I'm just curious about its voltage when used as Positive Voltage Doubler

Yes you can do that but it will only supply 20mA is that enough?

You might find this interesting. It won't generate 6V, however it will get more out of your batteries and provide more output current. It can take 5.5V max on its input.

The ST619LB is a step-up charge pump DC-DC converter which delivers a regulated 5 V ±4 % output at 30 mA and over temperature. The input voltage range is 2 V to 3.6 V (two battery cells).

EDIT: 8-Pin DIP: ST619LBN

It won't generate 6V, however it will get more out of your batteries and provide more output current. It can take 5.5V max on its input.

Seems to be what I'm looking for... But.. question.. where to find it? do u have an idea?

Yeah -sorry, looks like they're now obsolete (re: Mouser). DC DC switching regulators are now what's widely used - they cost more but are more efficient and provide higher output current. Just look for those that have step-up or boost capability. Here's just a few (based on specific search criteria) at Digi-Key, but there are many more.

EDIT: Needs extra components ... You'll basically end up with something that's costly and difficult to build. It's easier and cheaper to purchase pre-built, as suggested in reply #11.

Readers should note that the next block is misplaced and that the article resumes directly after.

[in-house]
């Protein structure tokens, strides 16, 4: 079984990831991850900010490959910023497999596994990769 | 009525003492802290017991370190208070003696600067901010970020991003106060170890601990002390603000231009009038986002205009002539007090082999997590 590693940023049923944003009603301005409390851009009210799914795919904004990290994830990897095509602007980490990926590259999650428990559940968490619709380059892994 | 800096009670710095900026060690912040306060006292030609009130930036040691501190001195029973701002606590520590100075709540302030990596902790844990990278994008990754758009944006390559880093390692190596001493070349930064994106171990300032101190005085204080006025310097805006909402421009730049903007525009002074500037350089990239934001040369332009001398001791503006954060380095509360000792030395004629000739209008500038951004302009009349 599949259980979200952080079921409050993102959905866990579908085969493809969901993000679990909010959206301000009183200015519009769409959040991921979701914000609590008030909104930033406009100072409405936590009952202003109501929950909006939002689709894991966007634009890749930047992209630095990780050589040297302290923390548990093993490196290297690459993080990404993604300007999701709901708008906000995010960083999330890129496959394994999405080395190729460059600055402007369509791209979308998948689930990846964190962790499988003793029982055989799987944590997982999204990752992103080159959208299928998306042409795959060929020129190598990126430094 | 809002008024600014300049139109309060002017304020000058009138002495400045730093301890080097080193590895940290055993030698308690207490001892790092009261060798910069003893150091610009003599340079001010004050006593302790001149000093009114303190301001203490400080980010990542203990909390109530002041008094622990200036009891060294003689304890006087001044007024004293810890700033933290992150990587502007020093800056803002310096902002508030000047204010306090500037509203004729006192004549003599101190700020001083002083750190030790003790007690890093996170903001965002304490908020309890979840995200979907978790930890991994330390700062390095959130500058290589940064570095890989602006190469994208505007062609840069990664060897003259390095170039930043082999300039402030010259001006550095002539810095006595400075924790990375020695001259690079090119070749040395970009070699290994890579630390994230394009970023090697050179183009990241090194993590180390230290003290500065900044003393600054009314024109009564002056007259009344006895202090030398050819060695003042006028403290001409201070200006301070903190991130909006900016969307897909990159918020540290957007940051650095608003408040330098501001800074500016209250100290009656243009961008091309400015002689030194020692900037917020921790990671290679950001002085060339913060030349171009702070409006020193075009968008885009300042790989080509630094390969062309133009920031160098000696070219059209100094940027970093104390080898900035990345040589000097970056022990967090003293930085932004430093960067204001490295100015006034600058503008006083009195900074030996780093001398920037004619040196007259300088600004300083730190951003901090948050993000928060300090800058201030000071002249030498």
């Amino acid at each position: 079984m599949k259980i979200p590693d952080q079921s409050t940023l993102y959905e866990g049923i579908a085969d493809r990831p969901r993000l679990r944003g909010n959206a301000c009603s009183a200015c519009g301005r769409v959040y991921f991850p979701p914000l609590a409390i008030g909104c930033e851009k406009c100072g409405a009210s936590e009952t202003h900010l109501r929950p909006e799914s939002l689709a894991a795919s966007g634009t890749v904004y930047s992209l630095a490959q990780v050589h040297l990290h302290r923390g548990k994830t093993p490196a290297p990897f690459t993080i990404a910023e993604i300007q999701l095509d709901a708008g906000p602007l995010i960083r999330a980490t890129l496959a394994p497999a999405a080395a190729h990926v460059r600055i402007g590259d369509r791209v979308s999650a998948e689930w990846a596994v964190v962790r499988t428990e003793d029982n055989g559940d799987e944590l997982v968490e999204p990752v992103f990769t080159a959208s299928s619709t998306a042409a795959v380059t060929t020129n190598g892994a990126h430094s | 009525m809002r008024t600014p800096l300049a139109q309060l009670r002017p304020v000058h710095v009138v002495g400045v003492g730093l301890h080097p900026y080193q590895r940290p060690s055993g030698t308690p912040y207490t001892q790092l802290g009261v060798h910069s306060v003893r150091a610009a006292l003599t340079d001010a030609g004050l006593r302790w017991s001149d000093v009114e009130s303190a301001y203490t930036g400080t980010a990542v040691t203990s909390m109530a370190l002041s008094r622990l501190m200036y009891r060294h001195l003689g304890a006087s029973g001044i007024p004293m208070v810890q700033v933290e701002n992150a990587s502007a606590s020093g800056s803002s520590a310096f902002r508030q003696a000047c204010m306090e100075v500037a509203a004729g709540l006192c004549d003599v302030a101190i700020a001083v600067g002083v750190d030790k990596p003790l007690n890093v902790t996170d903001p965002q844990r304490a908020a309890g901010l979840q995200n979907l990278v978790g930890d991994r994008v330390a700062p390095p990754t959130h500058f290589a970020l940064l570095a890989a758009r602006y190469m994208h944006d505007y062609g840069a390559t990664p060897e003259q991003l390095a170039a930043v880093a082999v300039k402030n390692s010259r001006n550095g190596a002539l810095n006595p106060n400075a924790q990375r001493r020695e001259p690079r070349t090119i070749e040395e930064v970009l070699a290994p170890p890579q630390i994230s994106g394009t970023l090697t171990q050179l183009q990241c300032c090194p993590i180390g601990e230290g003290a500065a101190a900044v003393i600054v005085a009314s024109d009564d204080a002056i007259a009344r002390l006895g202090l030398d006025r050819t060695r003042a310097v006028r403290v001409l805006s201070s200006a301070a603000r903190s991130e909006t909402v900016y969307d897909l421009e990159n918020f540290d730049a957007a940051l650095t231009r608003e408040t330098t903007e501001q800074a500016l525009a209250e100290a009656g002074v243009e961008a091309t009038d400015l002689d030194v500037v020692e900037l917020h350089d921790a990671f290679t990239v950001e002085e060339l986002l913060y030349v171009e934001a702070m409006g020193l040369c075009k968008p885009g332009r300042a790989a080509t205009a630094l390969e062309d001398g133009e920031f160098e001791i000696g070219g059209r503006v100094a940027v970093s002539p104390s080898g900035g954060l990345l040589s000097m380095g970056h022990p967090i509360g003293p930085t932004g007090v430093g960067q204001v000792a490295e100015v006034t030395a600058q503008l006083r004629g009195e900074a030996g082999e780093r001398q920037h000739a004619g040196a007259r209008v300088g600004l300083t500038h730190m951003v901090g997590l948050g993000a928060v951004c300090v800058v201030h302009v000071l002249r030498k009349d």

cabecinhas:
It won’t generate 6V, however it will get more out of your batteries and provide more output current. It can take 5.5V max on its input.

Seems to be what I’m looking for… But… question… where to find it? do u have an idea?

Trust me, unless you have very tight constraint on weight the cheapest and more effective solution is to use 4 AA or AAA cells. Voltage boosters aren’t cost effective in your case because if you hope in saving on batteries cost by boosting the voltage of two consider you’ll discharge them a little more than twice the speed.
If you need 6V to power your arduino consider powering it with 4.5V (3xAA or 3xAAA) through the Vin pin.

Any conversion/boosting will waste part of your battery energy for the conversion.

These links (1, 2 ) show a very basic implementation of a switched mode voltage controller using the microcontroller it powers to also drive the circuit. The 2nd link also implements voltage regulation using an ADC pin to control the PWM pin driving the circuit.